So really I wouldn't bash a watch simply because of it's design.

nateb123
nateb123

 @CG Whenever someone says "the brave men" you instantly know they're just about to deliver a line of overly-righteous BS.  Take the stick out of your butt.  It's a watch.  BRM isn't going around teabagging veterans.

MarkCarson
MarkCarson

 @CG Yeah, I can name a Japanese bomber:

 

Mitsubishi G4M1 (model 11) "Betty" long-range bomber

 

This is what Admiral Yamamoto was shot down in. While he was an honorable man, he was a big fish (and valid target) and was rightfully disposed of by U.S. forces.

 

While I have been to Japan and have no antipathy towards Japanese people. I wouldn't be caught dead wearing a watch with the rising sun (war flag) on it. Same as if the watch had a Nazi swastika. Notice that the BRM did not put one of those on their Germany "bomber" watch.

nateb123
nateb123

 @DustForEyes I don't think the Chinese market is all that interested in any WWII planes, Japanese or otherwise.  I do kind of wish there was a Messerschmidt one with Maltese Cross or the Luftwaffe version of it.  Maybe a silver or DLC case with olive and beige dial.

 

As it is, I like the Zero one.  Although this is making me sound more and more like an Axis fan haha

MarkCarson
MarkCarson

 @300Watches  @CG I would not buy a Benz or Hugo Boss clothing if it "featured" a Nazi swastika. Nor anything with the Japanese rising sun flag. Interestingly, I think it is illegal to sell stuff in France that is Nazi related. I guess they don't have the same level of heartburn with Japan during WWII.

 

In the end, if you like it - buy it. If it offends you (as one of them does for me), then don't buy it. Simple as that.

Henry Miller
Henry Miller

 @nateb123 " Whenever someone says "the brave men" you instantly know they're just about to deliver a line of overly-righteous BS.  Take the stick out of your butt. It's a watch.  BRM isn't going around teabagging veterans."

 

Boy howdy, that right there is quite an unpleasant response. But as a veteran (U.S. Army), I fully support your right to make such unpleasant, and revealing, comments.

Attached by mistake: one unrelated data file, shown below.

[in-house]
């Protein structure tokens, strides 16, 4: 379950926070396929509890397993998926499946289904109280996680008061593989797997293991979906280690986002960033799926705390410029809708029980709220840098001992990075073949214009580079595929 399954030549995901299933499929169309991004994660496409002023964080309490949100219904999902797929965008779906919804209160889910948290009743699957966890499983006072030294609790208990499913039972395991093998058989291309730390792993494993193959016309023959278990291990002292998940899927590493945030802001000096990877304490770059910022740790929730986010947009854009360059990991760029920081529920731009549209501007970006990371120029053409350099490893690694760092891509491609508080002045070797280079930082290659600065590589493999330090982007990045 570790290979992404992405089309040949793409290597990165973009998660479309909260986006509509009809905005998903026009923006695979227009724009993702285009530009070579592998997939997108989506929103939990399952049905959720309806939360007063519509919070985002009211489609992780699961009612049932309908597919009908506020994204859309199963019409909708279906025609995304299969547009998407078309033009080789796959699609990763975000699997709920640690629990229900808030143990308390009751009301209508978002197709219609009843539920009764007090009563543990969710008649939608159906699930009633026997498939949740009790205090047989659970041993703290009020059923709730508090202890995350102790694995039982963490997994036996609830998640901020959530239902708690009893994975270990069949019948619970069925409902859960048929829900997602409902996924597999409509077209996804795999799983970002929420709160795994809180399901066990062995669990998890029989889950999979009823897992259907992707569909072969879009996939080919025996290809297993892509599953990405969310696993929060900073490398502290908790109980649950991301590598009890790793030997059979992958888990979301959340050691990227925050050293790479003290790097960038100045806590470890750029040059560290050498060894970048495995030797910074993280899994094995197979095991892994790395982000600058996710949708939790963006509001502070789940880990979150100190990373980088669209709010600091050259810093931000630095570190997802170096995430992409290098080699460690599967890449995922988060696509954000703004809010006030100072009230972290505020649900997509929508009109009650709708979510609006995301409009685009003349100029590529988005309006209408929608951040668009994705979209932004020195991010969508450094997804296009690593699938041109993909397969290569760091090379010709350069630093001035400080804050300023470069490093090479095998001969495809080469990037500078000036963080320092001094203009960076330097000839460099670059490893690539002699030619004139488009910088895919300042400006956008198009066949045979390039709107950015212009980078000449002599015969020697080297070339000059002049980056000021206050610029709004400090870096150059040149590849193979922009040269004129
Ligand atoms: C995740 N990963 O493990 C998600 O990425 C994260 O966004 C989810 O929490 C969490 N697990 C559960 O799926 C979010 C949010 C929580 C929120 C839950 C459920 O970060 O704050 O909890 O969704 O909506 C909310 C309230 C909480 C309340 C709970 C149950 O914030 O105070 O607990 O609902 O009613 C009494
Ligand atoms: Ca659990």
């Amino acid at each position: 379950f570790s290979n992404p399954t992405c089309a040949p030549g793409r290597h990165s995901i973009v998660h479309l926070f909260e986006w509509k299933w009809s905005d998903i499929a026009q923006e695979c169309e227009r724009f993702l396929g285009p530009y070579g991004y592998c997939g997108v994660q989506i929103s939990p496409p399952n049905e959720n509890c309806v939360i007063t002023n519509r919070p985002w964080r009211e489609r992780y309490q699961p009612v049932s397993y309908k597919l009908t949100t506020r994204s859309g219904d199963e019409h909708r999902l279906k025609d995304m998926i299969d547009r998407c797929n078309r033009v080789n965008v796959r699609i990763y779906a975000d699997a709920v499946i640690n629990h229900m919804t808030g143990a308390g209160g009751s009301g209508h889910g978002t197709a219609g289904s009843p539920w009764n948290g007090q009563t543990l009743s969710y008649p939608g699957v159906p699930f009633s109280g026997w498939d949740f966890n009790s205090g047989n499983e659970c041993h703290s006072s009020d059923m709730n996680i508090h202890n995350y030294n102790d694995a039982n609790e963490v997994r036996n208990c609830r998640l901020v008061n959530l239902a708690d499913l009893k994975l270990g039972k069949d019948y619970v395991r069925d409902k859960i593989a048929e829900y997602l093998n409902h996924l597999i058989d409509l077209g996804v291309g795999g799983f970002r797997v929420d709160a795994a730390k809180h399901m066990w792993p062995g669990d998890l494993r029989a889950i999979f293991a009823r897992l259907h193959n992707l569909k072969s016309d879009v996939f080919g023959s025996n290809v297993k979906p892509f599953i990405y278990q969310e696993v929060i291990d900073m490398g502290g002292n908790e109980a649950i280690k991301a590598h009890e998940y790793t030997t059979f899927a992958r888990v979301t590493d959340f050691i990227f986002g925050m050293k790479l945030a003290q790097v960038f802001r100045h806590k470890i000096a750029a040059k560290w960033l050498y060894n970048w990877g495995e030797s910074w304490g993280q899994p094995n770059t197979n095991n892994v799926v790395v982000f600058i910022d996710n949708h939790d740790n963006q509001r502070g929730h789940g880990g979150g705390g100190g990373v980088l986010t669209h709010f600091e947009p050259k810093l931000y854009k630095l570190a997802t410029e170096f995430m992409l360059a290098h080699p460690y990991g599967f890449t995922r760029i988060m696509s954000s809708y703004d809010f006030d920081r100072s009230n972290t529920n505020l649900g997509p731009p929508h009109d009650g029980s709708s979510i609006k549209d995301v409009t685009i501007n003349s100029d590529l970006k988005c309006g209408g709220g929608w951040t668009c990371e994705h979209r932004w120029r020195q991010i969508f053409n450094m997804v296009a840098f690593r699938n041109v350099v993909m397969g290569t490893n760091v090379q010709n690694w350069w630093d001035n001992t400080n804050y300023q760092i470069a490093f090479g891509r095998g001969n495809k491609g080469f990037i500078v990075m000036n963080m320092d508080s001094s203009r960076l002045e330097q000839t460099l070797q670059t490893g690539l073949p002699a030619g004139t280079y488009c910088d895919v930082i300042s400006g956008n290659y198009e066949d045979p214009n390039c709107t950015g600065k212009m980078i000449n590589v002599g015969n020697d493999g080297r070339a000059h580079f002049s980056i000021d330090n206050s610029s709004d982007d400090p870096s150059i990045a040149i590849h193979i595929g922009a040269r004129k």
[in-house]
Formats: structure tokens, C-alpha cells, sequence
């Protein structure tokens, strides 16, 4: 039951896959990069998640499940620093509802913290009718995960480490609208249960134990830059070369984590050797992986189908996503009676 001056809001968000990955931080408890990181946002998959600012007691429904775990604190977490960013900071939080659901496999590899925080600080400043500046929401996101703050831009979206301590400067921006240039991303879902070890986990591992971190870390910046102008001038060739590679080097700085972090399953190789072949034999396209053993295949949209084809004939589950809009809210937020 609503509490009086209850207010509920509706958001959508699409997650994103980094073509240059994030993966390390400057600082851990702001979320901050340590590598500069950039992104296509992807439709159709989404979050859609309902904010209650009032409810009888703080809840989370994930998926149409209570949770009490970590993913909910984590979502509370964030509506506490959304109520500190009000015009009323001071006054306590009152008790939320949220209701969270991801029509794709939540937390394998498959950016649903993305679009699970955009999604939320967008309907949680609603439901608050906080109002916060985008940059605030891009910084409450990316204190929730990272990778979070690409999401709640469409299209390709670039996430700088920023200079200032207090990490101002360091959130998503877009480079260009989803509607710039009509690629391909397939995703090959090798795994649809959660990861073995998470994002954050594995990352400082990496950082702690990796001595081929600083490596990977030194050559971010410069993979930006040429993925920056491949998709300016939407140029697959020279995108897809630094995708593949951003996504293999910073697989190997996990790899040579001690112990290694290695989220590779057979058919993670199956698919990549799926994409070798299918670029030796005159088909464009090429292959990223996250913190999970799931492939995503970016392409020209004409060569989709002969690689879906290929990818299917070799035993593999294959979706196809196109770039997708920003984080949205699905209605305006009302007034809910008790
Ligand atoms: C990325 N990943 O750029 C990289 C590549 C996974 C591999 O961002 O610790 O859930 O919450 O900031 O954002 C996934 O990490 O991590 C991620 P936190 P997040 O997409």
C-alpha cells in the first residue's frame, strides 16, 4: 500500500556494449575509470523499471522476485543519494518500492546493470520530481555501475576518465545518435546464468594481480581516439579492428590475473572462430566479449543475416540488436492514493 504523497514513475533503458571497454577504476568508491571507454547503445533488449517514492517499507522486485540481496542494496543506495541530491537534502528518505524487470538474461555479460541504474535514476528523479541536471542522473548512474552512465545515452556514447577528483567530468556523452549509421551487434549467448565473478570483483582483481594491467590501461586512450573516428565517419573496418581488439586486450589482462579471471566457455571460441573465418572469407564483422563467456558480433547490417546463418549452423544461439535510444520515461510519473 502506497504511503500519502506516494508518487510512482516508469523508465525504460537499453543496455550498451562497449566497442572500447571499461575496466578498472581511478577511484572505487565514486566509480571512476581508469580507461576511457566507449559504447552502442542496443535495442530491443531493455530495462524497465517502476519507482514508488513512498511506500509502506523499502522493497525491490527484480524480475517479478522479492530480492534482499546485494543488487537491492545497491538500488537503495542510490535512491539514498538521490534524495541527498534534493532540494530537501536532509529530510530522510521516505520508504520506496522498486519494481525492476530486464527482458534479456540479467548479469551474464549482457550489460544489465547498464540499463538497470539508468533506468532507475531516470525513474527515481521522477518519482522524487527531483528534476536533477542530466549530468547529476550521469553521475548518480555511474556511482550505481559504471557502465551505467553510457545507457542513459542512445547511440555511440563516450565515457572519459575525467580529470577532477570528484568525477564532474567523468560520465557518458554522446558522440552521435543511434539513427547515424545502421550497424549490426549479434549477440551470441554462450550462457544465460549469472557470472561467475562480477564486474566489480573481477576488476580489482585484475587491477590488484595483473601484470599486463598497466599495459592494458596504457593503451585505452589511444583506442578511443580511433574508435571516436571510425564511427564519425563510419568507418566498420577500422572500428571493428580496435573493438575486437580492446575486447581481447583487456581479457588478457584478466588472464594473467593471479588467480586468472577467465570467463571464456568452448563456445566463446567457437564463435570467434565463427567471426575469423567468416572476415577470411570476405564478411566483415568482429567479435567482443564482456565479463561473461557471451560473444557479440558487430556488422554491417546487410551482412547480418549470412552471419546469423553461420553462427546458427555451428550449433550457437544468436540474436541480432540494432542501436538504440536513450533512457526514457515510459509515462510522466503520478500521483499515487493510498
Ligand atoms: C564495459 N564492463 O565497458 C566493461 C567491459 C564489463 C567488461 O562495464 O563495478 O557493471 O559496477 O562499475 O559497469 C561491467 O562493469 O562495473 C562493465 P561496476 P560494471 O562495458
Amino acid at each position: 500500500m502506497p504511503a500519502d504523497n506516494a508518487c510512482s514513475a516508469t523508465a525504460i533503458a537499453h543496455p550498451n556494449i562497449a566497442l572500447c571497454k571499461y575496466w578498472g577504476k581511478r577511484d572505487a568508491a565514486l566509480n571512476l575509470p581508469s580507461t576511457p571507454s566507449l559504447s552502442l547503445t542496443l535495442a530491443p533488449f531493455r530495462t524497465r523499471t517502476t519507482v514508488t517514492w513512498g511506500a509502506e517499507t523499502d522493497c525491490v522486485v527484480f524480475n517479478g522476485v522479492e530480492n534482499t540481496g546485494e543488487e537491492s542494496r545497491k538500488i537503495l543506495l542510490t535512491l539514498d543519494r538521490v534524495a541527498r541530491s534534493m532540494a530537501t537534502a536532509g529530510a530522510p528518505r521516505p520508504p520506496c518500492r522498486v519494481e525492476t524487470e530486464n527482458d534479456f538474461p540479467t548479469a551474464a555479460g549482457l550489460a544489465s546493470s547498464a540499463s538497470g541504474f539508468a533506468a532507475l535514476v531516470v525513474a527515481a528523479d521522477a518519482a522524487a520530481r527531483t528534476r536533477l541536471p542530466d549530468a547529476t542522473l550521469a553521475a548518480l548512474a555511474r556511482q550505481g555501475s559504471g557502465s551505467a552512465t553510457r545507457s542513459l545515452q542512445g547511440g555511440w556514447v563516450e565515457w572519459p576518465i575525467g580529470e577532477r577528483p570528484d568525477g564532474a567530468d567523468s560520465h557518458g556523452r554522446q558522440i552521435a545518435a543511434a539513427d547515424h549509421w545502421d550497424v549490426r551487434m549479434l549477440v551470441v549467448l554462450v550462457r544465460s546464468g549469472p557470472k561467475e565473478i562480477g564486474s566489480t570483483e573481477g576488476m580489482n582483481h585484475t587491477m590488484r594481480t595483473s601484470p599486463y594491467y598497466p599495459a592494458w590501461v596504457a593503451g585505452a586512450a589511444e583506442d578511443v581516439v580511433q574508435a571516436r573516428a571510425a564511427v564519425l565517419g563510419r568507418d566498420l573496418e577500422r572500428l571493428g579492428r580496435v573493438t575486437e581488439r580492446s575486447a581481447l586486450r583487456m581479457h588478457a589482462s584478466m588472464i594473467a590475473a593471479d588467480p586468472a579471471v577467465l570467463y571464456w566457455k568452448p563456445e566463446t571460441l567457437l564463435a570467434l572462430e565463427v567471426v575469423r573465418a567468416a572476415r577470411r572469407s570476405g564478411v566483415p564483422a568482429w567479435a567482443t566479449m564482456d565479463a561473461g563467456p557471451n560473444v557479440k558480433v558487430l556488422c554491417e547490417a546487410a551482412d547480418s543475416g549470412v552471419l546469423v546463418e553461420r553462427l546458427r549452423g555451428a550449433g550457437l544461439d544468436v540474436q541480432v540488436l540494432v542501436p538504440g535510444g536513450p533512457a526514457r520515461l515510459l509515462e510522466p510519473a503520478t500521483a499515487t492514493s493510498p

MarkCarson
MarkCarson

 @nateb123  @CG Disagree. Your freedom to make that foolish comment was paid for by the generation that fought and won WWII.

Henry Miller
Henry Miller

 @nateb123 Howdy, Yes, lets do be clear here. You appear to not be able to separate a few simple issues on this thing.

1) Yes, it is a a marketing technique. In my personal opinion a rather dubious one at best. It would appear that the idea man/woman in this company is workin on a lower quality level than the persons who are doing the watch technology. So be it - its not an uncommon occurrence now a days.

A whole lot of people are educated beyond their ability.

2) It is, or at least attempts to be a memorial type marketing plan. Now how well it does or does not accomplish this is a matter for debate. Personally, I don't think its worth a hoot, but they didn't hire me so thats just my opinion. (and you know, or should know, what they say about opinions).

3) Any marketing plan is, or should be, judged by its effectiveness in a) connecting with the target audience b) moving product.

All other "feelings" are secondary.

4) It is a developed ability to agree with someone without appearing to kiss their hind end just as much as it is to disagree with someone while not being a hind end your ownself.

 

Having said that, note that the words "slimy", "patronizing", "BS", references to an object inserted in ones "butt" or "teabagging" did not appear, except in reference, in my reply.

Now you have a real good day and keep in ticking!

 

 

nateb123
nateb123

 @Henry Miller Let's be clear here.  When someone is talking about something as innocuous as a watch and pulls out "the brave men who fought in the war wouldn't like this", it's BS patronizing rhetoric.  The implication is that you're drawing on an undeniable sacrifice of soldiers to back up a point about how much you approve of a consumer product.   As if that was what soldiers fought for.  Then when anyone disagrees with your point, suddenly they're hating on veterans.  It's a blatant, slimy arguing technique.  One you guys just fell for.